In this and the next two lessons, you will be working with the Unity3D game engine, simply referred to as Unity throughout the rest of the course. Unity is a rather complex software system for building 3D (as well as 2D) computer games, and other 3D applications. Hence, we will only be able to scratch the surface of all the things that can be done with Unity in this course. Nevertheless, you will learn quite a few useful skills related to constructing 3D and VR applications in Unity dealing with virtual environments. Furthermore, you will become familiarized with C# programming (the main programming language used in this engine) through a series of exercises that guide you on developing your first interactive experience in a game engine.
This lesson will begin with an overview to acquaint you with the most important concepts and the interface of Unity. It will cover basic project management in Unity, the Project Editor interface, manipulation of a 3D scene, importing 3D models and other assets, and building a stand-alone Windows application from a Unity project. Moreover, you will learn how to create a very simple “roll-the-ball” 3D game using C#, which will prepare you for more advanced interaction mechanics we will be implementing in the next lessons.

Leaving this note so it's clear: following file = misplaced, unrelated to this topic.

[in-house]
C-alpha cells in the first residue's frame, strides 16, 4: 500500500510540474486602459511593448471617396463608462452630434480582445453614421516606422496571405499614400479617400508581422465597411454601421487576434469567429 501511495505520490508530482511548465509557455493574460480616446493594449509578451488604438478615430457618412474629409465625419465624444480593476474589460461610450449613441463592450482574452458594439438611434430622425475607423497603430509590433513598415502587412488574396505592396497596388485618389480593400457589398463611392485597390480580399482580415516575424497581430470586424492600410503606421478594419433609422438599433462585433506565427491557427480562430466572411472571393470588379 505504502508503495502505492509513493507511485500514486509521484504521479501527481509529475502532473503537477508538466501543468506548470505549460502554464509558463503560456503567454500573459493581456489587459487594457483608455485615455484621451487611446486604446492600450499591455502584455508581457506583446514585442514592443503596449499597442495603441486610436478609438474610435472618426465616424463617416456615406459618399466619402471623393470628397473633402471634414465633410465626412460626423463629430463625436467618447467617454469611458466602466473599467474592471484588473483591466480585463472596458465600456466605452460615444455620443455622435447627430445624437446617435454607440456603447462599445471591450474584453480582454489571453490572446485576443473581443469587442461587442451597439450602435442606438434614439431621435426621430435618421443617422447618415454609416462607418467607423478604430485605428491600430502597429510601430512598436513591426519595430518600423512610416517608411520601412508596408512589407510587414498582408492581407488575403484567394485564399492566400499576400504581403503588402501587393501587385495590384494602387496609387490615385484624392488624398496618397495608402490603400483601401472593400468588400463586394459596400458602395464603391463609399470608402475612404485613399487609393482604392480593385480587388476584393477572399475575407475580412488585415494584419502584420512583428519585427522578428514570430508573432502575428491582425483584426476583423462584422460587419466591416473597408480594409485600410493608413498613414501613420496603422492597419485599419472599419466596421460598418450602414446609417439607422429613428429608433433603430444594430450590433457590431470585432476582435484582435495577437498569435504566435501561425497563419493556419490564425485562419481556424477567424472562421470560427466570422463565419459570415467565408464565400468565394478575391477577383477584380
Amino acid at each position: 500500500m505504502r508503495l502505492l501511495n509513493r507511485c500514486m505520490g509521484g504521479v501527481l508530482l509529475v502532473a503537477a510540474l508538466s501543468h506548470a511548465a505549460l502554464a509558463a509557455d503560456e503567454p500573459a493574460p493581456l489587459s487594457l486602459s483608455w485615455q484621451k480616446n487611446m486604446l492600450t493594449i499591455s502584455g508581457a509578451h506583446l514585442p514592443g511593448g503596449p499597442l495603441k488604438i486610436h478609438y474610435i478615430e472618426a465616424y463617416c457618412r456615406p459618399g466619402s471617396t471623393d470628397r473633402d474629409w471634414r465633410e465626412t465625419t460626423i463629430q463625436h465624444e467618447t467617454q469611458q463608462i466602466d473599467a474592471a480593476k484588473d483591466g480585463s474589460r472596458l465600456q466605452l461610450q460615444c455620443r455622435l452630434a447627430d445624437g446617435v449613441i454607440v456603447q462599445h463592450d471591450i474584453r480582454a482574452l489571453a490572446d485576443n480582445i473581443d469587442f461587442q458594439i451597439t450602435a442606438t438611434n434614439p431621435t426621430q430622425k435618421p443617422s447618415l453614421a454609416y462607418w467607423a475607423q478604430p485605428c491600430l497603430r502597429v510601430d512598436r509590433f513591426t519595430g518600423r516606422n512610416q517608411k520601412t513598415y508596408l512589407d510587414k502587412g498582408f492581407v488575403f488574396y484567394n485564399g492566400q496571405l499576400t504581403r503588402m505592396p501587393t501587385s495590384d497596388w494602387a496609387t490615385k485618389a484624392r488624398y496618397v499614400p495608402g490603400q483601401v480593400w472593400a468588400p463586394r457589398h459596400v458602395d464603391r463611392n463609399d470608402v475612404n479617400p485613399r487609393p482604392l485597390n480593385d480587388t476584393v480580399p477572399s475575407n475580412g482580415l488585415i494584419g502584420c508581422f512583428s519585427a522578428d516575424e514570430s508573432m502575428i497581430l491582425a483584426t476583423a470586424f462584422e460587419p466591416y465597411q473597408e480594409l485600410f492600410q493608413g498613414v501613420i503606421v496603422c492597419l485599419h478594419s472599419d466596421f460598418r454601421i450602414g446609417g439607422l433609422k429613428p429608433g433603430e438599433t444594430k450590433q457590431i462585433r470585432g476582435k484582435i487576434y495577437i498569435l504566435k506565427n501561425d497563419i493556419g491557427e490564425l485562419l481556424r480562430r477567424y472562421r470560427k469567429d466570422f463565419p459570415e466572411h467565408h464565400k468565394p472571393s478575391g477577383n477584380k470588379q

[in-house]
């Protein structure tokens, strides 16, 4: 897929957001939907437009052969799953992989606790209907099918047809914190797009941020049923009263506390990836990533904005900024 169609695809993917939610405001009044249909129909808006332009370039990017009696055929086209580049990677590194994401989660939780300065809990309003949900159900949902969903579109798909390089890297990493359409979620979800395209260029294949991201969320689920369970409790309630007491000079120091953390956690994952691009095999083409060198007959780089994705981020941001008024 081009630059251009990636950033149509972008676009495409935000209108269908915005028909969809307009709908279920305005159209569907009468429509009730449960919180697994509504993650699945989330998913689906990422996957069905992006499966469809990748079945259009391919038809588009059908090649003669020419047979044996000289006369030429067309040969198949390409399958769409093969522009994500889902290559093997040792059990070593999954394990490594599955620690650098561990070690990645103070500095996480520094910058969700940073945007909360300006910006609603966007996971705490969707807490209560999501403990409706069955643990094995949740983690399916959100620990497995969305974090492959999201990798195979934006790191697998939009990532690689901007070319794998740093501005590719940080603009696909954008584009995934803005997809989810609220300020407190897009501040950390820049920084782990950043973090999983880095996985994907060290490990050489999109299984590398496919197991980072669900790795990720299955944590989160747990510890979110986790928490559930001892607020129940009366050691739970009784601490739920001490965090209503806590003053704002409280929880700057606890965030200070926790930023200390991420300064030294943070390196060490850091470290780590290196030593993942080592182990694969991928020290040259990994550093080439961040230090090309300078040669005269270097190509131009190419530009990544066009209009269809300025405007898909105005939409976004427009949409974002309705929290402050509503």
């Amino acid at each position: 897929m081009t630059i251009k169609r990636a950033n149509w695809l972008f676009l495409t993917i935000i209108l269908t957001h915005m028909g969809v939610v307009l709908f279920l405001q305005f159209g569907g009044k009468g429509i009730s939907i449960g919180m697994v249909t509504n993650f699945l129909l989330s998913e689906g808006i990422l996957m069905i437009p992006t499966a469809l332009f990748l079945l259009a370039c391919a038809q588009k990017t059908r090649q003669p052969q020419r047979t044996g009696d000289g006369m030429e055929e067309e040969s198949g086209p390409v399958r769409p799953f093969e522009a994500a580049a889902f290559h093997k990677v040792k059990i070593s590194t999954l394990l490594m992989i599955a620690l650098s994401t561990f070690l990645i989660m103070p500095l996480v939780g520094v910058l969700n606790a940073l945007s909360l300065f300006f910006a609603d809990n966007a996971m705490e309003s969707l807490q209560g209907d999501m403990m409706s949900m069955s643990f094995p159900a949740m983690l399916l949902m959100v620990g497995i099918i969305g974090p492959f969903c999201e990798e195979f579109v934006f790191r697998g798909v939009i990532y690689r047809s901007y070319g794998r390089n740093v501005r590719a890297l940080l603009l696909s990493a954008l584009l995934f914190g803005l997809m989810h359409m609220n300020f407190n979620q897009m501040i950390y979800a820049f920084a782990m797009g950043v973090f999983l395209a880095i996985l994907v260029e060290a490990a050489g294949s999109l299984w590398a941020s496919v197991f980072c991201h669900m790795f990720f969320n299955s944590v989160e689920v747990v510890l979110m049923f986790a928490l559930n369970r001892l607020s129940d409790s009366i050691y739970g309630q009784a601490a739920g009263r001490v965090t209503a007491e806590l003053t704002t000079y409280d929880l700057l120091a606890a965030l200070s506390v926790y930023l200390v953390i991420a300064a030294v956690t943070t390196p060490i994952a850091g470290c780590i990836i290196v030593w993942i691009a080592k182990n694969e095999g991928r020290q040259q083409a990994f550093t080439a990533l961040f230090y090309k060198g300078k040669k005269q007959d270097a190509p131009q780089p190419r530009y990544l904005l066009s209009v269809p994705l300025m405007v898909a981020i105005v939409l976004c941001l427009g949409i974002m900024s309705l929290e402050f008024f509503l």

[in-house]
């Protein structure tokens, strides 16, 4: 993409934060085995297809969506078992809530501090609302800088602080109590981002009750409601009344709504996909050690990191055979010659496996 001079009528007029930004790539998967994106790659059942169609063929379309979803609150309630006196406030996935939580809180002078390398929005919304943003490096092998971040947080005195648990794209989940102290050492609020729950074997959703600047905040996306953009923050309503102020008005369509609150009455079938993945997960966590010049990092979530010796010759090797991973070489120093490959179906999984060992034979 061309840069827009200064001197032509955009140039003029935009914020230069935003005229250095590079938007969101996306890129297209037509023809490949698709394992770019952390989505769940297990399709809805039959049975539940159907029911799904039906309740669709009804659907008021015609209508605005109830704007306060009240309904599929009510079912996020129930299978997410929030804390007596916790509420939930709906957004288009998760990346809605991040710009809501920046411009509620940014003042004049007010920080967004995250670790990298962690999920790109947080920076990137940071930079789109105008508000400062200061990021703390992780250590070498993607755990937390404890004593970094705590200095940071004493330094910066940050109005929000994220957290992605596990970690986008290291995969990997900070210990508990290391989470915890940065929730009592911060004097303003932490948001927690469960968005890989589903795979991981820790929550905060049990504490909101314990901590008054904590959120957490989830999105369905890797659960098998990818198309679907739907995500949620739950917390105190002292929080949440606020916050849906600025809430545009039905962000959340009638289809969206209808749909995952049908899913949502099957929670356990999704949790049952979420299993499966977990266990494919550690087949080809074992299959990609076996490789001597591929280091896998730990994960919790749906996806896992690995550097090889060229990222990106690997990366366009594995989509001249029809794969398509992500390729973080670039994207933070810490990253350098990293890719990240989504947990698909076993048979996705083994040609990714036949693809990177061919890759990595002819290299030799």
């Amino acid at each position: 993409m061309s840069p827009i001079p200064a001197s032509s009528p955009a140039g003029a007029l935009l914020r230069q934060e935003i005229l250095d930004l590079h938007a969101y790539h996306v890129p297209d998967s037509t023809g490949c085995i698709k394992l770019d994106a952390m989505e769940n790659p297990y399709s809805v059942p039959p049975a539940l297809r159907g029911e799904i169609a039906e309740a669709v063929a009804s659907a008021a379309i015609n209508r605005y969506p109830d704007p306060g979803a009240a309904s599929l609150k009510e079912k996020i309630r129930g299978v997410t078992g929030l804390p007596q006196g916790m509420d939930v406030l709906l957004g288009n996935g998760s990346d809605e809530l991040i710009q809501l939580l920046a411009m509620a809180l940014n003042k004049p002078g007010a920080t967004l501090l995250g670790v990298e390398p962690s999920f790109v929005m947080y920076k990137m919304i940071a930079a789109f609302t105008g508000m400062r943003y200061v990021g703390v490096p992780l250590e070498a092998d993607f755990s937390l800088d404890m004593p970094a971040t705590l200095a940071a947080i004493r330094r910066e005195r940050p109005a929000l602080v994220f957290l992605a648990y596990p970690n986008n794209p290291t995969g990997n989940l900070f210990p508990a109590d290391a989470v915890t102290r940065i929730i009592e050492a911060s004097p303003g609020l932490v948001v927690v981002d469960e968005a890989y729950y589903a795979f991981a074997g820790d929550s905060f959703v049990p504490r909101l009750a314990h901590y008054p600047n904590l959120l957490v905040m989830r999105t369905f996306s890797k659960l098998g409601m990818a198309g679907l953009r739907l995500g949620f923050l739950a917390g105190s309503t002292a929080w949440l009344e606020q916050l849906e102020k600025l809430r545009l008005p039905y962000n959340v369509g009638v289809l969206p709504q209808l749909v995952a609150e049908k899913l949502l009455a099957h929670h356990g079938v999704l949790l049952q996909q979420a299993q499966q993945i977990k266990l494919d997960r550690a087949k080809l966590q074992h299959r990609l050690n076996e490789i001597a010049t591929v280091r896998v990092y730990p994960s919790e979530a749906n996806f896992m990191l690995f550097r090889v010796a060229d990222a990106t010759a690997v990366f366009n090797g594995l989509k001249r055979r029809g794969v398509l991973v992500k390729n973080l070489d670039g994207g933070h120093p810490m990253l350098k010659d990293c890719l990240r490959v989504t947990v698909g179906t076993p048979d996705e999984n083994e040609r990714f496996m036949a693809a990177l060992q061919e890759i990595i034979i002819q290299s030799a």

By the end of this lesson, you should be able to:
- Explain the role of interaction for 3D/VR projects and the role of game engines for enabling access to 3D models
- Create 3D projects in Unity3D, import 3D models, and understand the basic concepts and interface elements of the Unity editor
- Manipulate scenes and add script components to game objects
- Import custom Unity packages into a unity project
- Develop a basic understanding of the physics engine of Unity (e.g. gravity, collision detection)
- Run projects inside Unity and build stand-alone applications from them
- Have a basic understanding of how to make an experience come “alive” by programming behaviours for game objects
If you have any questions, please post them to our "General and Technical Questions" discussion (not e-mail). I will check that discussion forum daily to respond. While you are there, feel free to post your own responses if you, too, are able to help out a classmate.